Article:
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Melissa Q Teng
Named for its proximity to the intersection of Massachusetts Avenue and Melnea Cass Boulevard, “Mass. and Cass” is an informal neighborhood in Boston that is often described in the news with disaster-tinged language like “epicenter” and “tent city”. After this neighborhood was declared a “public health crisis”, the City of Boston made major investments into constructing and bolstering permanent supportive housing and other much-needed services.
But when we sat with its unhoused, drug-using, and outreach communities on the ground, they described parallel investments in militarized public spaces, an exclusionary neighborhood planning process, and stigmatizing media stories that overemphasize the neighborhood’s crime and violence. Most narratives about “Mass. and Cass” ignore these structural oppressions, exemplifying how current “solutions” to homelessness are less concerned with the well-being of unhoused people and more with their disappearance from public space.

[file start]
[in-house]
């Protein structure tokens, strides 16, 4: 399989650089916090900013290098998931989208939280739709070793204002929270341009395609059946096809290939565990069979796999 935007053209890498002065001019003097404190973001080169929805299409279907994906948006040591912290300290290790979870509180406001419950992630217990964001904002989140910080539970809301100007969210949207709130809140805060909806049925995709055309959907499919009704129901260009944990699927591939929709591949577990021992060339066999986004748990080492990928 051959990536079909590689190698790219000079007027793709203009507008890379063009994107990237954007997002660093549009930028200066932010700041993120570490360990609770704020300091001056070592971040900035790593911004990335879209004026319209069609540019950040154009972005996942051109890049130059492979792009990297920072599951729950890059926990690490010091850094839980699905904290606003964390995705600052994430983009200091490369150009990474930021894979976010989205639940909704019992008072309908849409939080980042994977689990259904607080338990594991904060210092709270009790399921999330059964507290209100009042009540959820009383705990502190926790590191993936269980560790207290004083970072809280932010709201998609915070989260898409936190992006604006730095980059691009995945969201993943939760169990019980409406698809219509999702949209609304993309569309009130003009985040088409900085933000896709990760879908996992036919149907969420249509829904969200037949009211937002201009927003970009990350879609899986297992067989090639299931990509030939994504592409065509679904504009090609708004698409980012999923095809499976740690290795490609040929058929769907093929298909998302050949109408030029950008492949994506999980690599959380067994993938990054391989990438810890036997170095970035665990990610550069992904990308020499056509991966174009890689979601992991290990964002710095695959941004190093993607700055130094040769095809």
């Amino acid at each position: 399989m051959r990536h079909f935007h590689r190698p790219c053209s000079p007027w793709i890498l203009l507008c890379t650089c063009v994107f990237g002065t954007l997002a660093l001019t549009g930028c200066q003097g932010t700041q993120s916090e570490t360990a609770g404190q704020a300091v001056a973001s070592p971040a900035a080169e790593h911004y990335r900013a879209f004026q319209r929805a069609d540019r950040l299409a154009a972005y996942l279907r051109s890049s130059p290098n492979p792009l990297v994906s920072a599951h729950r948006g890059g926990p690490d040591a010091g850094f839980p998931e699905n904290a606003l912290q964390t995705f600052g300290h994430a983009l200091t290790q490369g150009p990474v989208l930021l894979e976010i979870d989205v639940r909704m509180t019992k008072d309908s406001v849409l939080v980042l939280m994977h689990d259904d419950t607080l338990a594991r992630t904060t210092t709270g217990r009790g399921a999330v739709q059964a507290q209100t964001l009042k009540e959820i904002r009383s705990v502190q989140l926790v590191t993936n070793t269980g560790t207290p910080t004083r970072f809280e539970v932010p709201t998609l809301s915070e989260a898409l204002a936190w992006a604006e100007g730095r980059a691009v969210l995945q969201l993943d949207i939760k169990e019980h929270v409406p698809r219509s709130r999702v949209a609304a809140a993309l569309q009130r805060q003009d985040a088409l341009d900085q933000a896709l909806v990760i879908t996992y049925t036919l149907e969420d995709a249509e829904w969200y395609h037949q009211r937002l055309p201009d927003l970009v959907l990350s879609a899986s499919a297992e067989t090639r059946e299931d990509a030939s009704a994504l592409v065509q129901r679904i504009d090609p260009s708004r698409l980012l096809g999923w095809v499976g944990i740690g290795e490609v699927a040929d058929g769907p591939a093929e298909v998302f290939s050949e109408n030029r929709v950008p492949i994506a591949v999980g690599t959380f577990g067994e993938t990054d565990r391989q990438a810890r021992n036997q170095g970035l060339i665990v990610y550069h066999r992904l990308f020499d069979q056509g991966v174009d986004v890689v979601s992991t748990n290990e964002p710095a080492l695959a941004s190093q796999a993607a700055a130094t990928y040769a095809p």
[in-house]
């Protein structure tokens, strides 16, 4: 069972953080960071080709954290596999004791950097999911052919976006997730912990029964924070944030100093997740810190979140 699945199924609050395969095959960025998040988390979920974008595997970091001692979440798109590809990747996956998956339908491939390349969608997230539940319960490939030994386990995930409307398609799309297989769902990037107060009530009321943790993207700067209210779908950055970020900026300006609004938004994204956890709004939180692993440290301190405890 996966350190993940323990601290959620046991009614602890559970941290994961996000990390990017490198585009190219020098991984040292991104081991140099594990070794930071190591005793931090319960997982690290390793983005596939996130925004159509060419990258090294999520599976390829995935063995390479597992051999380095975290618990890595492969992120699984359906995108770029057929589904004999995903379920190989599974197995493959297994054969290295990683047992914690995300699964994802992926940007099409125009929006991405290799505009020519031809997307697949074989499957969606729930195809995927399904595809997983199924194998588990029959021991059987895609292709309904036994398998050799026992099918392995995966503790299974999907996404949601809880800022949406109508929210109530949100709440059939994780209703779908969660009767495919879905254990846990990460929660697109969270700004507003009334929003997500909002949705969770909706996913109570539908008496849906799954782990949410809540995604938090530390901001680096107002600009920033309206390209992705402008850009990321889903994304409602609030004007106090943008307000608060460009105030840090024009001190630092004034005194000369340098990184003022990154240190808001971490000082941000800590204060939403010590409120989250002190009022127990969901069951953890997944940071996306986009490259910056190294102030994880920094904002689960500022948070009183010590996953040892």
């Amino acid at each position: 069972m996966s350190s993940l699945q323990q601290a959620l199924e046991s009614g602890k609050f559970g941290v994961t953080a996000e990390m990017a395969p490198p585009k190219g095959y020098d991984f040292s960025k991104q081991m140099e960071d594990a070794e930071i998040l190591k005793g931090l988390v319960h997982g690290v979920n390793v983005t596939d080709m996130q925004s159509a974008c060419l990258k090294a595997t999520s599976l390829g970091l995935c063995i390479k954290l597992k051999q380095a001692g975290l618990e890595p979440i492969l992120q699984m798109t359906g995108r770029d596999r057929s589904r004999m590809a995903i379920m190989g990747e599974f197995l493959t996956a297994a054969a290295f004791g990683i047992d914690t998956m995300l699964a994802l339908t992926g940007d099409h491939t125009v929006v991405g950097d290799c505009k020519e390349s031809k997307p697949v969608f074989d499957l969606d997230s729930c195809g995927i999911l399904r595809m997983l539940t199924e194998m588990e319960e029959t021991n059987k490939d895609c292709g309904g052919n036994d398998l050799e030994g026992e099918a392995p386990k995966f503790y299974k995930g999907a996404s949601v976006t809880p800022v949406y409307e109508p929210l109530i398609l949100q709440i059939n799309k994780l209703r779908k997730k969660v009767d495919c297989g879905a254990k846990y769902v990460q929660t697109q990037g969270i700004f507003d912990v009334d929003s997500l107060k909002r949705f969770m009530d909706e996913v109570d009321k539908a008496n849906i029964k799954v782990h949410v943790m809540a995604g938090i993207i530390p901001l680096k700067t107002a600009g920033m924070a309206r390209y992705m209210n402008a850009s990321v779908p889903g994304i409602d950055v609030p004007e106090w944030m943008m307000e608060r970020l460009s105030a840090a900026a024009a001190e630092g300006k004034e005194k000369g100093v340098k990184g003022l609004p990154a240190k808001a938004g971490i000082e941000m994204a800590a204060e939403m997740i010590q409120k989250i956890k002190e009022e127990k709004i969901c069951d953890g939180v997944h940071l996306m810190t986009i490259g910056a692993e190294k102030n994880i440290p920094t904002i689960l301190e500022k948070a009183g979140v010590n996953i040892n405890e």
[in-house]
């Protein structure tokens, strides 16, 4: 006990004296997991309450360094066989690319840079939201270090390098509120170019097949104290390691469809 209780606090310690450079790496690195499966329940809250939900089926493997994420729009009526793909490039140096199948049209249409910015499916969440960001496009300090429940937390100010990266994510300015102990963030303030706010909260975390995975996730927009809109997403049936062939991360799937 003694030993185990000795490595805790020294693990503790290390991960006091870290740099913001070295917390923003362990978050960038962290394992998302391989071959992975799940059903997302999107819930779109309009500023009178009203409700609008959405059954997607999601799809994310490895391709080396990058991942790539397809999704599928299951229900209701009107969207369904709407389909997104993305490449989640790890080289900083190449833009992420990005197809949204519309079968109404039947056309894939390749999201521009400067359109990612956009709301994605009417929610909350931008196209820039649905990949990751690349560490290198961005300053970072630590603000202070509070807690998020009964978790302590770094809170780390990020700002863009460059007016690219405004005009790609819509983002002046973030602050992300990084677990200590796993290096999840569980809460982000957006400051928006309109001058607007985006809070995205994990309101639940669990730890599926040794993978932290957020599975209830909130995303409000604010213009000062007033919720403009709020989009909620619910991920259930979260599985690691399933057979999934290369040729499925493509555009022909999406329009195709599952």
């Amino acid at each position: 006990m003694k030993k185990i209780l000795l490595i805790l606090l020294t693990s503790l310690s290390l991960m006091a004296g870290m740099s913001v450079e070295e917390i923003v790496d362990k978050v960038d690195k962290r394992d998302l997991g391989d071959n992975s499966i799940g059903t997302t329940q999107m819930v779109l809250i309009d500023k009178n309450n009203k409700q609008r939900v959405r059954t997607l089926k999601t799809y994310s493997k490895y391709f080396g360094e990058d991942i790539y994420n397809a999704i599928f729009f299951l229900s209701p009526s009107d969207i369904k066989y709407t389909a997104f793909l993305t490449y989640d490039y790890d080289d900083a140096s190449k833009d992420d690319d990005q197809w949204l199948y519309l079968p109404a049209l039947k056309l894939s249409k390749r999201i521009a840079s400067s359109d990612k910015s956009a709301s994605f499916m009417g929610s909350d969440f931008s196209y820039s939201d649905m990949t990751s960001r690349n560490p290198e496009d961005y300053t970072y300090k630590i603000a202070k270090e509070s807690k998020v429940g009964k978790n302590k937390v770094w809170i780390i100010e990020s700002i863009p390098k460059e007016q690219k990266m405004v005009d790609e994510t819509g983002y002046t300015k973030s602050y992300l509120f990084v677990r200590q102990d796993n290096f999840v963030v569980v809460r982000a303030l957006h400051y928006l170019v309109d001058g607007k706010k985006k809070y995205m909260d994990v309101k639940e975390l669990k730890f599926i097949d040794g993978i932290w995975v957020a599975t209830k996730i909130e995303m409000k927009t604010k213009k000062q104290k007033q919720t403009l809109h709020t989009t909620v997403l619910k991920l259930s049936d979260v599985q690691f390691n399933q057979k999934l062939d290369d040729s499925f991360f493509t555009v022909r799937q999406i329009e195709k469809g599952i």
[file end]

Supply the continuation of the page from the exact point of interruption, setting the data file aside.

In response, our art collective See You In The Future has been working with community members of “Mass. and Cass” and poor people’s movements to research how histories of crisis and displacement connect with current anti-homeless policies, and to collectively imagine what healing community spaces might feel like.
Centering the wisdom and lived experiences of residents and staff—and informed by liberatory and loving philosophies like harm reduction, disability justice, and abolition—we offer four spatial design values: belonging, care, hope, and growth. As our project is ongoing, this document shares our work thus far: our methods rooted in seeing and solidarity; research on the creative labor of maintaining community spaces despite policy interventions; practical notes on designing workshops and a mural; and finally reflections on presence and solidarity as outside artists and designers.
Because we are focusing on community stories, which are in some sense infinite, I present our work as a series of essays to emphasize the indeterminate, character-led, and emotional nature of our methods and findings. My hope is this reads like a walk, where our feet stay planted on the ground and the humanity of community members never leaves our sight.